“On Christmas Eve we received an adult male pangolin. He was walking on all fours, with his hands down, and dragging his tail,” says Torie, Animal Care and Rehabilitation Manager at the Lilongwe Wildlife Centre. “He was really showing us signs that he was absolutely exhausted.”

This is typical of the pangolins that come to us. Rescued from the illegal wildlife trade, they are often suffering from stress, dehydration and exhaustion.

“Our first priority is to stabilise the pangolin medically,” says LWT’s Wildlife Care Technician Abel. “Often we’ll only know certain details – in one case, we knew the pangolin had been kept in a maize sack for two weeks before coming to us.”

Pangolins are the world’s most trafficked mammal, accounting for as much as 20% of all illegal wildlife trade.

Malawi is a range state for the Temminck’s Ground Pangolin, the only pangolin species found in Southern Africa. Solitary and active mostly at night, they range from the size of a cat to around a metre long. 

These scaly, elusive mammals have long snouts and even longer tongues, which they use to lap up ants and termites that they excavate from mounds with their powerful front claws.

Although they might look like reptiles, pangolins are actually mammals. In fact, pangolins are the world’s most trafficked mammal, accounting for as much as 20% of all illegal wildlife trade.

Pangolins are now threatened with extinction. Research estimates that global populations have declined by 80% in the last 20 years. Pangolin numbers are being decimated to satisfy demand in Asia, where their meat is considered a delicacy and their scales are prized in traditional medicine – despite there being no scientific evidence for their efficacy.


While they look and act a lot like anteaters and armadillos, pangolins are more closely related to bears, cats and dogs.

Pangolin-related arrests more than tripled between 2019 and 2020

The scale of the illicit global pangolin trade reflects the involvement of serious organised crime. Pangolin-related arrests in Malawi more than tripled between 2019 and 2020, a reflection of both improved law enforcement and an increase in trafficking activity. Of pangolin cases completed in 2020, 95% resulted in a custodial conviction of between 1.5 and 10 years. Pangolins are afforded the highest level of protection in Malawi under wildlife legislation that was updated in 2019. Perpetrators caught in possession of live pangolins or any of their derivatives face a prison sentence of up to 30 years.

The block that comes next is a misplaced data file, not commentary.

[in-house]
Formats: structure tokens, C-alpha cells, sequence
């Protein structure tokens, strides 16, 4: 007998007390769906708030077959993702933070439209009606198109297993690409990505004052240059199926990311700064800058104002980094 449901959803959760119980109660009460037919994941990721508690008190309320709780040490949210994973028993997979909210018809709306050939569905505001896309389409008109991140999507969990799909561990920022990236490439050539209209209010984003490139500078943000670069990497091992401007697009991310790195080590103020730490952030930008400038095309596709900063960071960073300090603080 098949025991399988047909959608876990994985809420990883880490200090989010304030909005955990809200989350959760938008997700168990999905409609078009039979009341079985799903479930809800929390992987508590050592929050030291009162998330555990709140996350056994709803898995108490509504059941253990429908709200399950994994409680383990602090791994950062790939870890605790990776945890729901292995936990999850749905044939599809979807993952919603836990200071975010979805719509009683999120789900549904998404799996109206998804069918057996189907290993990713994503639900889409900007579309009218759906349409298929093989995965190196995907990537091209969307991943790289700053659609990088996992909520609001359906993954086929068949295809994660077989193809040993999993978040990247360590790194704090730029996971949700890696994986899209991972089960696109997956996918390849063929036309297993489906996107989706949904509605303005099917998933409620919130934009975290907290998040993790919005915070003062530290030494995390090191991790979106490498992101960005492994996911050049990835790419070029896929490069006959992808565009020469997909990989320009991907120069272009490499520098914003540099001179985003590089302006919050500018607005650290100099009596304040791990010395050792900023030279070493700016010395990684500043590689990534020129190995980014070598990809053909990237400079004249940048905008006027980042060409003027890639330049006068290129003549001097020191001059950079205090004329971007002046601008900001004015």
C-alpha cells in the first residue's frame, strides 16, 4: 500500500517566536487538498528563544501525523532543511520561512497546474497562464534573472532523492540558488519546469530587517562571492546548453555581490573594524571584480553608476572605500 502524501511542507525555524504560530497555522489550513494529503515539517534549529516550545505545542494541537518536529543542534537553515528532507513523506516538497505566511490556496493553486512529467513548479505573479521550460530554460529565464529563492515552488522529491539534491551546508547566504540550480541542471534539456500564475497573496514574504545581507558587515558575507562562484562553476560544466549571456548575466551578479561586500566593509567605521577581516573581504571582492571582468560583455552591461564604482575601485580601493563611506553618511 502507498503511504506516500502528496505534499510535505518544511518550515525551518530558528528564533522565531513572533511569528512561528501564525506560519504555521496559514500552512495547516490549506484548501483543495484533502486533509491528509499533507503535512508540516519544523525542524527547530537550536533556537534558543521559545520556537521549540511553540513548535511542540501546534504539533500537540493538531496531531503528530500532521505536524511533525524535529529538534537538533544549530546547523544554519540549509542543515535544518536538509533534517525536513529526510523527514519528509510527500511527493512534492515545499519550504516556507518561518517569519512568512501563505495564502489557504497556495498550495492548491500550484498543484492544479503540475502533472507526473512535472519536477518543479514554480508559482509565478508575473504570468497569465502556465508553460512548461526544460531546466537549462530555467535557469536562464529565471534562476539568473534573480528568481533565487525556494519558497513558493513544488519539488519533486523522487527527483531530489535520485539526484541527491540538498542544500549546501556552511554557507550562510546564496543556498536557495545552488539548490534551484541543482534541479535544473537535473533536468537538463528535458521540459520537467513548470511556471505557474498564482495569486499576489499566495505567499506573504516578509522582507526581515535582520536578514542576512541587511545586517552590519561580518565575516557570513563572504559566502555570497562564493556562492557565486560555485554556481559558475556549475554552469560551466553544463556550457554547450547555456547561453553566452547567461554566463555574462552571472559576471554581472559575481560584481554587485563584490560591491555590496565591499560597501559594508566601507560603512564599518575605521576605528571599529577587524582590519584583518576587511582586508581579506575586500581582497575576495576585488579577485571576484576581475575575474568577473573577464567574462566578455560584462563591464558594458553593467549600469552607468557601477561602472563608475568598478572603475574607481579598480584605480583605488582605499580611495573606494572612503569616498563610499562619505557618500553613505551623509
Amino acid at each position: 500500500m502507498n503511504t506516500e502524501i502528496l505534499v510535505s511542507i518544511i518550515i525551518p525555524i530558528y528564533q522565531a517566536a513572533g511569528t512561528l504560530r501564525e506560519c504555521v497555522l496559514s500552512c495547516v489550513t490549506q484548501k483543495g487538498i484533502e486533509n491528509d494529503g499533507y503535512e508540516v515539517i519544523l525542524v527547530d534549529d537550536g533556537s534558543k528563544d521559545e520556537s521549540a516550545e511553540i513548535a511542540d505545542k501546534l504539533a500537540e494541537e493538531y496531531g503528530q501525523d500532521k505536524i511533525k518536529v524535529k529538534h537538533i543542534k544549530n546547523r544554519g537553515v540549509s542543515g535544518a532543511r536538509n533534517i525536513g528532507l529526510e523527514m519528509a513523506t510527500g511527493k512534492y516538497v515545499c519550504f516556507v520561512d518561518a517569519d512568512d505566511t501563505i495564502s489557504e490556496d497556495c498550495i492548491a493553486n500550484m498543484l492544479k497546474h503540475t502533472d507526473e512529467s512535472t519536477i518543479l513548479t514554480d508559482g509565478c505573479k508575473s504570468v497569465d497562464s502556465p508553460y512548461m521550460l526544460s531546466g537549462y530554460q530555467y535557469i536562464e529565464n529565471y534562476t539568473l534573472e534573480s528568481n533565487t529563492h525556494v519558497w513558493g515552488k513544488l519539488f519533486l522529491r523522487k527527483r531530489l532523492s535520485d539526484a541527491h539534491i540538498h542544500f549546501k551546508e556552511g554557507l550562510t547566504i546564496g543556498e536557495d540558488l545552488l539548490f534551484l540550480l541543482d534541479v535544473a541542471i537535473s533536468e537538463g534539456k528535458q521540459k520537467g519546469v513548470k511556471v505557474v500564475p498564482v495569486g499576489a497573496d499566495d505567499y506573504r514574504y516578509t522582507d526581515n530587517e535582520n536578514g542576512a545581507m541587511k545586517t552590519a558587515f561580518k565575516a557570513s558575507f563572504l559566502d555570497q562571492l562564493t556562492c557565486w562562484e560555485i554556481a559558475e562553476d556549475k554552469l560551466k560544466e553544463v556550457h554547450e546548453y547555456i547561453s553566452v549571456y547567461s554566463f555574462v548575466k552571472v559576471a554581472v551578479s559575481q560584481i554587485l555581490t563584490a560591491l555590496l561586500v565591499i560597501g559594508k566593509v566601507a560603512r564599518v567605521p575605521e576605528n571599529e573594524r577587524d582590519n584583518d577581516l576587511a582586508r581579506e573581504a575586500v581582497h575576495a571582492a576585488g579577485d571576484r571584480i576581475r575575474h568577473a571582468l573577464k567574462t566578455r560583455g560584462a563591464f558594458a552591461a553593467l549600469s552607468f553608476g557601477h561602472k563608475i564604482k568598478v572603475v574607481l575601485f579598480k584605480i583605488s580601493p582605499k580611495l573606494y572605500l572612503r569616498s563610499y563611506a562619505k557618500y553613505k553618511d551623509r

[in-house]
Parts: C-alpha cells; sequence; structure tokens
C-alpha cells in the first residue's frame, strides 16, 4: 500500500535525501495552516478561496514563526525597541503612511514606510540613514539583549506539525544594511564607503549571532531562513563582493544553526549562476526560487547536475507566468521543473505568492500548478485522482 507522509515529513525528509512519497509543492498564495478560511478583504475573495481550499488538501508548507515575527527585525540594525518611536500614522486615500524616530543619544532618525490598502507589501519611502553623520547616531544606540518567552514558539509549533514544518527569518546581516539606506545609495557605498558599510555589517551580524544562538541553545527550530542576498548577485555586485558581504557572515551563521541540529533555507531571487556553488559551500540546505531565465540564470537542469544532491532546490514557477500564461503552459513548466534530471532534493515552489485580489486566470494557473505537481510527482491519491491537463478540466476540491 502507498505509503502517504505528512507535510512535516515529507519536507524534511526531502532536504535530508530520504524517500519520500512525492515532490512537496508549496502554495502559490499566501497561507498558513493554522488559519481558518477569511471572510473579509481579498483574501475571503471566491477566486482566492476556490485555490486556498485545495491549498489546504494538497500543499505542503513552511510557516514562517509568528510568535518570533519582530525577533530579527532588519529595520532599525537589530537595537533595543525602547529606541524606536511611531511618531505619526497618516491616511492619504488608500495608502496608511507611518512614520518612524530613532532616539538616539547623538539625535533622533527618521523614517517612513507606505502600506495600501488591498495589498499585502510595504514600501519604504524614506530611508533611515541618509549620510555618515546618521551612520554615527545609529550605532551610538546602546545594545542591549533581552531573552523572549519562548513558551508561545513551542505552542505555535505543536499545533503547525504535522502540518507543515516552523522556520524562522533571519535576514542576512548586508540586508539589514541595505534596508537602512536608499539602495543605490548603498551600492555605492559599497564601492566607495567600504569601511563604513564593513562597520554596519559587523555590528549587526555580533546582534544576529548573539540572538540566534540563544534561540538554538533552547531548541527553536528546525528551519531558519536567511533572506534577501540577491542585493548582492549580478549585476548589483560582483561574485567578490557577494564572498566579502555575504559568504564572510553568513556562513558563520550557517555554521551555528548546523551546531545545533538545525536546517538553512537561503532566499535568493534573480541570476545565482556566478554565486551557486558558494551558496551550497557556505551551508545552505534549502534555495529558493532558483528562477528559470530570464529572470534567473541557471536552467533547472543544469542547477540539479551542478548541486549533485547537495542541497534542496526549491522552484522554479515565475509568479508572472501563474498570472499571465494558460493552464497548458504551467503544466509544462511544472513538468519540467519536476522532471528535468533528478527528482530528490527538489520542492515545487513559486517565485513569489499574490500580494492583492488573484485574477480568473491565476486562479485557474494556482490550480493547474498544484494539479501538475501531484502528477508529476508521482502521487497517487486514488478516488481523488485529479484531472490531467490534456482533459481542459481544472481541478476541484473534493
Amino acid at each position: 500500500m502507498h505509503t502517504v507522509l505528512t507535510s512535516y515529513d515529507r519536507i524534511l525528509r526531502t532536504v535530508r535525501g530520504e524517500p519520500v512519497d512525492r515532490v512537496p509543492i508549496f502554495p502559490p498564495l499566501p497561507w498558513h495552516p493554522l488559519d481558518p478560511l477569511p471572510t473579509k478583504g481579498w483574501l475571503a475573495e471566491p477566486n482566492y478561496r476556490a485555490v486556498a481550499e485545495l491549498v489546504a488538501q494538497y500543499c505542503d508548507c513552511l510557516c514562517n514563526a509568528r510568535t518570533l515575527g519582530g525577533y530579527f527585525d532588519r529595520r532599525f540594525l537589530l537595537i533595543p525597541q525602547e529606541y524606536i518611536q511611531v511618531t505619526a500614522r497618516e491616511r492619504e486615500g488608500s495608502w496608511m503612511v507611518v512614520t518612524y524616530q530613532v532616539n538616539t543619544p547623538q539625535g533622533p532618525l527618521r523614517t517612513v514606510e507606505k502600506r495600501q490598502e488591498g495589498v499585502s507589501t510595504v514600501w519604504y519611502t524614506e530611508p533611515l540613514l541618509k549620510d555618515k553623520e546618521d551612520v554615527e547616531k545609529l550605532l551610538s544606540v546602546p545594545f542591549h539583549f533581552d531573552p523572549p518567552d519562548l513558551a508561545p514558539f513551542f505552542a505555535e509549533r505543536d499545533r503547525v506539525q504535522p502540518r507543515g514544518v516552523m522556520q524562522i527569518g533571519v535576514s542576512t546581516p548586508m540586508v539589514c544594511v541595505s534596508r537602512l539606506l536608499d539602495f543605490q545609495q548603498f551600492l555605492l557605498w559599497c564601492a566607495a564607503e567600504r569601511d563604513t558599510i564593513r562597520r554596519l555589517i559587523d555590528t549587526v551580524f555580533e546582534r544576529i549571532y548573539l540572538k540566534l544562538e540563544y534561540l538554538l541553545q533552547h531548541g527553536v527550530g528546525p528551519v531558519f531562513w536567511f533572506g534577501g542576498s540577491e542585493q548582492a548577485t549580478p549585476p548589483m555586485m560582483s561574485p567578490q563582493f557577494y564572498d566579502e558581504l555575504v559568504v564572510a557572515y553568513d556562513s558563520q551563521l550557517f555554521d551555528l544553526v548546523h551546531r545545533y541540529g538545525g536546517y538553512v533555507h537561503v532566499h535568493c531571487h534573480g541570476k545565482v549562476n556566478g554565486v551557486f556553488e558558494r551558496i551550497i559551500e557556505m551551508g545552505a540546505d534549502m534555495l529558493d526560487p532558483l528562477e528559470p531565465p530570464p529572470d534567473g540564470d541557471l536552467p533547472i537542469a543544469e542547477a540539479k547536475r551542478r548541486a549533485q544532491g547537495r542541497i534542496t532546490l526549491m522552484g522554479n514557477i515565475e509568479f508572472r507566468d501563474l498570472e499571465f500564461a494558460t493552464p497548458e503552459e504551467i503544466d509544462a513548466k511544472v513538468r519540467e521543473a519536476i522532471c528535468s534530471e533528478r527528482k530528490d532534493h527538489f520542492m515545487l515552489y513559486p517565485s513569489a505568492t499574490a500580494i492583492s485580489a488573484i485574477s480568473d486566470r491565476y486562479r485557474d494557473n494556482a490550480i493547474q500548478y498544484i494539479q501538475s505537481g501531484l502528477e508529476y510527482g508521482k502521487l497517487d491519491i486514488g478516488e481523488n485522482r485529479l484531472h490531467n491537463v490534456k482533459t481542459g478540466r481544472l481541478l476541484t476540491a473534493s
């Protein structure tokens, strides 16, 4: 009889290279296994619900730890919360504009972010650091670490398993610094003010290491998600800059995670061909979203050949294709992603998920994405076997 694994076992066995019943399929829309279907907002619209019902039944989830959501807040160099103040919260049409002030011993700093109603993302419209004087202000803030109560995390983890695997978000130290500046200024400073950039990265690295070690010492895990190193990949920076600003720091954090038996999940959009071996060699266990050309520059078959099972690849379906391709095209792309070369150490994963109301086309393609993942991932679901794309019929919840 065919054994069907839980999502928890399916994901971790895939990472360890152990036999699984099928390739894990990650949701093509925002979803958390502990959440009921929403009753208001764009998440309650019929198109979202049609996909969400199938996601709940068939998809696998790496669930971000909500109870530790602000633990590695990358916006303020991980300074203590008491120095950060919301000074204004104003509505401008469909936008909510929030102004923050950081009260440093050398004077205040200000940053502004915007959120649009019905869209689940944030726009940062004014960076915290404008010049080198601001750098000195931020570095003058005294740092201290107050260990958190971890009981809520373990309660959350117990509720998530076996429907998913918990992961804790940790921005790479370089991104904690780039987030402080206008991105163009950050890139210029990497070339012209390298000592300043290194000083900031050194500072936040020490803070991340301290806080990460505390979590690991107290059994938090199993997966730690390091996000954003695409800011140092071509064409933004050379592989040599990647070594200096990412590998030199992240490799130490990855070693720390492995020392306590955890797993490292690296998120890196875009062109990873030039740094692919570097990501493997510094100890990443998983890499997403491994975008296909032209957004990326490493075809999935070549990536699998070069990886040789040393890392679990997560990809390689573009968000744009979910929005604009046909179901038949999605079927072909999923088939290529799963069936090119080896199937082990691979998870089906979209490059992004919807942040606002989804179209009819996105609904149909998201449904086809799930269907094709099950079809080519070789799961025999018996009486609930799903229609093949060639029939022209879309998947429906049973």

How is the Malawi Government responding?

• Strengthened legislation & legal tools
• Specialist investigations & prosecutions
• Collaborative response
• Campaigns
• Rescue & release

Some positive news

Our team works hard to rehabilitate and release pangolins back into the wild, where they belong. In 2020 we released 17 pangolins, thanks to effective partnerships and new legal protocols.

“Thankfully, the pangolin that came to us at Christmas didn’t have any wounds – which isn’t always the case,” says Torie. “But he was exhausted, so we monitored him at the Centre for a few days before moving him to a site with more space to roam.”

The pangolin remained in our team’s care for three weeks, during which time it was given intensive support. Pangolins feed by foraging on ants and termites, so they must be taken on foraging ‘walks’ to find enough food – sometimes for up to five hours at a time.


number of pangolins we released in 2020

“We saw how he’d gained strength, how he was eating on his own, and we knew he was ready to go back into the wild,” says Torie.

Once the pangolin was deemed fit for release, our team worked carefully with partners, including the Department of National Parks and Wildlife and African Parks, to choose a release site that was safe and provided enough food sources.

Strong enough to survive on his own again in the wild, the team fitted him with a transmitter and released him back into his natural habitat.

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“We followed him for a few days and saw that he was walking with his tail up, his hands up off the ground. He was finding his own food, he was finding nest sites, burrowing,” says Torie. “Seeing him do all of the things a pangolin should – it’s why we do what we do.”

To commemorate World Pangolin Day 2021, we supported the Department of National Parks and Wildlife in developing a briefing paper and delivering a briefing to the media about the scale of the illicit pangolin trade.

Report pangolin crime

Help protect pangolins by anonymously notifying the authorities if you see pangolins for sale at markets or on restaurant menus, or if you know of anyone capturing or possessing pangolins.

To report suspicious activity, call 0994 942240 or email